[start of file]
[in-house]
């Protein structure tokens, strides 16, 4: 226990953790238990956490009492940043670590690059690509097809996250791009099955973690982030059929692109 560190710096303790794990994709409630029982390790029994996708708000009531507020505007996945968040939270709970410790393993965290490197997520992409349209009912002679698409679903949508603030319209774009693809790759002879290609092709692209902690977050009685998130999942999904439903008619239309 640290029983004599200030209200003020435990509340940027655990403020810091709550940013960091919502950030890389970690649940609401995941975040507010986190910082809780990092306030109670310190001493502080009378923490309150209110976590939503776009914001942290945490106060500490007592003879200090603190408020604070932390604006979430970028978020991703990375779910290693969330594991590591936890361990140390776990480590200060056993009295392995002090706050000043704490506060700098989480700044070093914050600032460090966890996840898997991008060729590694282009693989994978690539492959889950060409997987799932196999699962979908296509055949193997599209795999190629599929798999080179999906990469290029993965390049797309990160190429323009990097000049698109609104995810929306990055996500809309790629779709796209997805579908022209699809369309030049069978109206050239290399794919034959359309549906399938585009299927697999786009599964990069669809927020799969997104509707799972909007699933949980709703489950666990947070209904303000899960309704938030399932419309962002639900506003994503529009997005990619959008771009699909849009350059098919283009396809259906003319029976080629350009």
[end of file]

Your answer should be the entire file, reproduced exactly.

[in-house]
């Protein structure tokens, strides 16, 4: 226990953790238990956490009492940043670590690059690509097809996250791009099955973690982030059929692109 560190710096303790794990994709409630029982390790029994996708708000009531507020505007996945968040939270709970410790393993965290490197997520992409349209009912002679698409679903949508603030319209774009693809790759002879290609092709692209902690977050009685998130999942999904439903008619239309 640290029983004599200030209200003020435990509340940027655990403020810091709550940013960091919502950030890389970690649940609401995941975040507010986190910082809780990092306030109670310190001493502080009378923490309150209110976590939503776009914001942290945490106060500490007592003879200090603190408020604070932390604006979430970028978020991703990375779910290693969330594991590591936890361990140390776990480590200060056993009295392995002090706050000043704490506060700098989480700044070093914050600032460090966890996840898997991008060729590694282009693989994978690539492959889950060409997987799932196999699962979908296509055949193997599209795999190629599929798999080179999906990469290029993965390049797309990160190429323009990097000049698109609104995810929306990055996500809309790629779709796209997805579908022209699809369309030049069978109206050239290399794919034959359309549906399938585009299927697999786009599964990069669809927020799969997104509707799972909007699933949980709703489950666990947070209904303000899960309704938030399932419309962002639900506003994503529009997005990619959008771009699909849009350059098919283009396809259906003319029976080629350009």